By Helyn Trickey
Before today's television heroines flaunted black leather minis, pink lip gloss and skillfully placed kung fu kicks, you could find their older sister between the pages of a DC comic book -- and it's probably not the one you're expecting.
Gritty, dark cities with ominous skylines provide the backdrop for comic book tales where never-ending supplies of evil villains line up to rule the world, or at least City Hall. Although conflicted caped crusader Bruce Wayne, aka Batman, is ready to save Gotham, he wavers in his determination to decimate bad guys only when a certain cat meows her way into his Batcave.
"How could you not like a female in a vinyl suit?" says editor and television critic Steve Bornfeld in a phone interview from his office in Las Vegas. He is, of course, referring to the curvaceous and clever Cat Woman. Bornfeld is an editor for the Greenspun Media Group, and is a former media and entertainment critic for the New York Post, Chattanooga Times and Albany Times Union.
"Female villains in comic books were always presented as voluptuous, and they always tried to bring down the good guys," he says. But would society have accepted a physically powerful, hard-nosed female action hero on the thin pages of a comic book back then? "Maybe," he suggests, "you had to be bad before you got to be good."
That is to say that perhaps today's television action heroines -- like vampire slayer Buffy, post-Apocalyptic warrior Dark Angel and Witchblade's New York cop, Sara Pezzini (played by Yancy Butler) -- grew out of the sultry, curvaceous bad girls who tempted, cajoled and literally clawed at the edges of comic book story lines in decades past.
"I think the biggest change we've seen is the audience acceptance of heroines being physically involved in crusading," says Tami Cowden, co-author of The Complete Writer's Guide to Heroes & Heroines: 16 Master Archetypes.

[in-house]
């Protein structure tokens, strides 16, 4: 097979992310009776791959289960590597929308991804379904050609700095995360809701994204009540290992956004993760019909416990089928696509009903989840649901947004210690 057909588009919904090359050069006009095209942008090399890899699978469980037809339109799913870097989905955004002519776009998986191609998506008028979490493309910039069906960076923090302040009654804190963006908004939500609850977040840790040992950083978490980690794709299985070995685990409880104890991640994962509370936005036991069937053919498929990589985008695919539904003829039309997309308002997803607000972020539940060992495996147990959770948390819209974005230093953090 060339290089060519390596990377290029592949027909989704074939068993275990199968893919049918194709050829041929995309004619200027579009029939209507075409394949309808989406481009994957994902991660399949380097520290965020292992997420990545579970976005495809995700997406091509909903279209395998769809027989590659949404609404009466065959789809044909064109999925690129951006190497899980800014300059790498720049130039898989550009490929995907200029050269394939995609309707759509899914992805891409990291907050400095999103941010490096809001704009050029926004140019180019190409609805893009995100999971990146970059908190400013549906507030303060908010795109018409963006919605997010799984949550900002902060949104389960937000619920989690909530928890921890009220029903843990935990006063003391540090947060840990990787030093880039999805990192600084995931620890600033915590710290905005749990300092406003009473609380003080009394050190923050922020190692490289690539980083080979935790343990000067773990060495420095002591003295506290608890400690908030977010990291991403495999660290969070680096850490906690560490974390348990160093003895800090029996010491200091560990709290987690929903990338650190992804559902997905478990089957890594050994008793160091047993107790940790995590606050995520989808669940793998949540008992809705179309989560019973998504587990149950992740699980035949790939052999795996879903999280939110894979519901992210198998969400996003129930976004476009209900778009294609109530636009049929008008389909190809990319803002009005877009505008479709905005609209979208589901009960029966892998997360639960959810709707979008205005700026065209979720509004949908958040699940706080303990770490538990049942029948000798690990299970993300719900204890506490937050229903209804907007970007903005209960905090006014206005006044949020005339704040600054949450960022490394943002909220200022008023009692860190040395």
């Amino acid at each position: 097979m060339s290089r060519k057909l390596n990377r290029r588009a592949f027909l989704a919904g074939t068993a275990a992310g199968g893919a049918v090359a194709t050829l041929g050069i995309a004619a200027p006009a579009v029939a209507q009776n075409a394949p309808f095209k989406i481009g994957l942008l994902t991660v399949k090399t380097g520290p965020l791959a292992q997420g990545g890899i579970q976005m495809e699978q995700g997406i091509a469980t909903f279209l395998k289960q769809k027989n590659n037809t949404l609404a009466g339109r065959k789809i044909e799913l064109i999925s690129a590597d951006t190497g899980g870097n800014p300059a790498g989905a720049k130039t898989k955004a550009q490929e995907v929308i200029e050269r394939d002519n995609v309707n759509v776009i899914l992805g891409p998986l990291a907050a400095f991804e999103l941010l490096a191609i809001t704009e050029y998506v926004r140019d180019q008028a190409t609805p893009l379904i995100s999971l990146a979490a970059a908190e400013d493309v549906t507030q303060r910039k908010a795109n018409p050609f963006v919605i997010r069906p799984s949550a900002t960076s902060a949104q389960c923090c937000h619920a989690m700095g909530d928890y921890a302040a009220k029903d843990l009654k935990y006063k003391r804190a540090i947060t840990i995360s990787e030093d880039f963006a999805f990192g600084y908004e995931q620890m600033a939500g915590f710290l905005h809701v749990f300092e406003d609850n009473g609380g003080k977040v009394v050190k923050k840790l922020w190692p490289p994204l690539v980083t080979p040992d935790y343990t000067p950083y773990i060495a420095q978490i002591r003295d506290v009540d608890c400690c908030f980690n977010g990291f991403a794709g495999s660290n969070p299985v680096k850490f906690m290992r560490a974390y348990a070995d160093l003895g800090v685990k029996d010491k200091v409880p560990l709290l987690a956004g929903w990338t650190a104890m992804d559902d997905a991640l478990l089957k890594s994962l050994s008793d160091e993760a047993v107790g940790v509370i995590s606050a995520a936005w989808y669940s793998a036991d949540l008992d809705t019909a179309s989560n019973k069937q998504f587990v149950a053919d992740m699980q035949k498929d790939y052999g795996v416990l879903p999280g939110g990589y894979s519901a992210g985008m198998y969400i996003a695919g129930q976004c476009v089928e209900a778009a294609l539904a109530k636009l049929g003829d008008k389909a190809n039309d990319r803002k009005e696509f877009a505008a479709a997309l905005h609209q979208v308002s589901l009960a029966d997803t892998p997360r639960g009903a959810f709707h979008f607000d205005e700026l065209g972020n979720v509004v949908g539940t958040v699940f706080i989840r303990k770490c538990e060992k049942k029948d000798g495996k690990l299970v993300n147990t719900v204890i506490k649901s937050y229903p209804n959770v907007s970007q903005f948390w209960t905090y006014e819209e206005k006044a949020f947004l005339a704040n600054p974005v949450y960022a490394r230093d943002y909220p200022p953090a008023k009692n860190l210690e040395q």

"I think we didn't see much of the female crusader because the public didn't see women as physically strong characters before now," she says.
"Wonder Woman was sort of a milestone," says Bornfeld. The superhero babe in the red, white and blue bustier was a force to be reckoned with. Her fierce intellect matched her fiery eyes, and she could toss her detachable belt like an Olympic-class javelin thrower.
The bad guys didn't stand a chance.
Unlike the Bionic Woman and so many others before her, Wonder Woman was not just a "take-a-rib-from-a-man" sort of heroine, says Bornfeld. Wonder Woman stood apart from her male superhero counterparts and physically battled evil using her magic lasso and bullet-deflecting wristbands.
"Wonder Woman was certainly a crusader type of heroine," says Cowden. "She knows her place in the world and she is on the side of justice."
According to Cowden, a crusader is someone for whom black and white is very clear. The crusader and warrior archetypes kill without remorse because they know they are on the side of right. They are willing to make waves, and are frequently on the outside of society.
Peele Pushes the Boundaries
Emma Peele, the heroine in the British adventure show The Avengers was a breakout role for strong female characters. Unlike Wonder Woman and her comic book sisters, the prim Ms. Peele had no magic belt or special powers. This broad worked on wit alone.